I admire people who have good posture, people who carry themselves erectly with no hint of slouching. For some folks it seems to come naturally. Others of us have to work at it. I’ve known a lot of people with excellent posture, but none more perfect than Mrs. Sadie Belle Collins.
Mrs. Collins was my English teacher at Unadilla High School for all four years, plus she taught me two years of Spanish. Her manner was stately but pleasant, despite being surrounded by students whose attention often fell short of her rigorous expectations. She had a low tolerance for misbehavior.
I heard a former student years ago make a comment that has stuck with me. He said, “I couldn’t stand that woman in the ninth grade, but I loved her by the twelfth.” He went on to explain that he never was one of her better students, but that he came to respect what she was trying to do. She gave her best to those in her classroom, and she demanded their best in return.
I began attending Valdosta State College in the fall of 1970. I was enrolled in English 101, an introductory course for freshman. I think it was the first day of class when Dr. Trent Busch gave us a surprise assignment. He put three topics on the board to choose from and told us to start writing. I picked the elementary sounding title of “My Life as a Frog.” I wrote a silly story about a frog landing in an ant bed then saving himself by jumping in a pond.
The next day during class Dr. Busch commented on our papers. Before he returned them he read mine aloud, telling the class that it was a good example of what he was looking for. My tale of the careless frog was not riveting by any means. But it was organized, and the grammar didn’t warrant significant red marks. His praise made me more appreciative of Mrs. Collins’ sometimes stern approach to teaching. The discipline she dispensed wasn’t as much for her benefit as for her students.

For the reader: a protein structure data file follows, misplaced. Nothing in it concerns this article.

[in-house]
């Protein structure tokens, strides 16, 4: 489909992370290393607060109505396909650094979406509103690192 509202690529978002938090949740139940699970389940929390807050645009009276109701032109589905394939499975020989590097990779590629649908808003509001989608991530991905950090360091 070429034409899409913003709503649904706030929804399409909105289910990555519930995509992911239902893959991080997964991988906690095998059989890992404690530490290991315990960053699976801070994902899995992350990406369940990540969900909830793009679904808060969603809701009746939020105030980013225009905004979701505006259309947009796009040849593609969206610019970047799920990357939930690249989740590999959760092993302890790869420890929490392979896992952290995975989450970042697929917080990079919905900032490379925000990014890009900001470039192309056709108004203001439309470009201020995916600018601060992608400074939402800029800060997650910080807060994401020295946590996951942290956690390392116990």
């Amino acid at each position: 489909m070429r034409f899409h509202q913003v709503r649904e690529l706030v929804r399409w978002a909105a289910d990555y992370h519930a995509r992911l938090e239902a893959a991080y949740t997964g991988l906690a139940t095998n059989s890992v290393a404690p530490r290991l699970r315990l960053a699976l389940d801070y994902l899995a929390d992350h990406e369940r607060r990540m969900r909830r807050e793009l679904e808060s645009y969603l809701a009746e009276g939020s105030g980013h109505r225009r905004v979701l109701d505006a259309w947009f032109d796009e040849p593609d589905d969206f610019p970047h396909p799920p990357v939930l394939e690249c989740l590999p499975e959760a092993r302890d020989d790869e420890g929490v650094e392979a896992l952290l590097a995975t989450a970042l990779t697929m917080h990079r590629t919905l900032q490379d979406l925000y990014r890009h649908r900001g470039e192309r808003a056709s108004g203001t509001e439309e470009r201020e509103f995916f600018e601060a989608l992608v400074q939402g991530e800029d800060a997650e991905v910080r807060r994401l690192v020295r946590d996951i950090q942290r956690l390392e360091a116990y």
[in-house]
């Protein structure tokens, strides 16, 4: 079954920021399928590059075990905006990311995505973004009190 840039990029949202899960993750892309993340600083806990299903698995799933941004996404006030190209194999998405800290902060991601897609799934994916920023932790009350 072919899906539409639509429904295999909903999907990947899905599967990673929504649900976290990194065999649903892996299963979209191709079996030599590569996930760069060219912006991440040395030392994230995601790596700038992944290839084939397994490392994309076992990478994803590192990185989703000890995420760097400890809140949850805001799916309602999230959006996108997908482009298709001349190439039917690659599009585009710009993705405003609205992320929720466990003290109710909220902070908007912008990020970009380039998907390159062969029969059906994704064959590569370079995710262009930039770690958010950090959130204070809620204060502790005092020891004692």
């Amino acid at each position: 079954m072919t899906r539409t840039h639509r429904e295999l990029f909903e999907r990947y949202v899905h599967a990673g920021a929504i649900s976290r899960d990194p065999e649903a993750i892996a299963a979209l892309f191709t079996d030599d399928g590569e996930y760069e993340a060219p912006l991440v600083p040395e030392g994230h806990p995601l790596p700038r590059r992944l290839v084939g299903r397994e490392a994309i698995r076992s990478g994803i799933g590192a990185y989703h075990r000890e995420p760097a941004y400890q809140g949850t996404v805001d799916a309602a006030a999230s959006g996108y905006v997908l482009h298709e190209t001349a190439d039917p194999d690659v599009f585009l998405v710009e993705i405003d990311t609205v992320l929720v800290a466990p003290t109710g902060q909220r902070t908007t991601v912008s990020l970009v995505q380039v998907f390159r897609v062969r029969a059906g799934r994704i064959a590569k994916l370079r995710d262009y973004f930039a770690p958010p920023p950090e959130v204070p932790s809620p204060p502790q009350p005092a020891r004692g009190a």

Her authority was not confined to the classroom. She would stand in the hall as classes changed and keep a watchful eye for improper conduct. I don’t remember her ever giving a paddling or sending anyone to the office. I’m sure she did both during her long career, but it must have been a rare thing. What I remember is her slight smile as she assertively told students what she expected of them.
Mrs. Collins was born in Texas. I don’t know if that played any role in her fluent command of Spanish, but she could roll her R’s with machine gun speed. I never got the hang of rolling my R’s nor of the Spanish language. There was a time when I could read it pretty well and maybe write something simple, but I had no aptitude for the spoken word.
She sought to inspire us by hosting Spanish Club suppers in her home. A jovial atmosphere complimented her yellow rice and enchiladas. It didn’t occur to me at the time that she was going well beyond what was required. She was trying to help us enjoy learning and to appreciate another culture.
After two years of Spanish the only bit of conversation I knew was what was printed inside the cover of our books. It was a short greeting, typical of two people who might meet on the street and inquire about each other. I saw that conversation in print so many times that it stuck with me.
It was more than ten years after my high school graduation before I saw Mrs. Collins again. I was working at Bank of Dooly in Vienna when she unexpectedly walked into our lobby.
“Como esta usted?” she asked. I quickly responded by following the script. “Muy bien, gracias. Y usted?” She gripped my hand firmly and showed a tender side that was no longer disguised by her classroom demeanor. “Neil,” she said, “You don’t know how much good it does a teacher’s heart to know that someone still remembers.” I hugged her for probably the first time ever, and I silently prayed, “God, please don’t let her ask me anything else in Spanish.”
Her posture was as perfect as anyone I’ve ever known. Looking back these many years later, I think I know why. I think she walked that way, because she thought that way. It’s not always so obvious, but at some point our walk will reflect our thoughts.
Mrs. Collins stood tall in the halls of Unadilla High. In the halls of my memory she stands with perfect posture.
SADIE BELLE HANKAMER COLLINS – December 12, 1908 – May 13, 1997. “Descanse en paz.”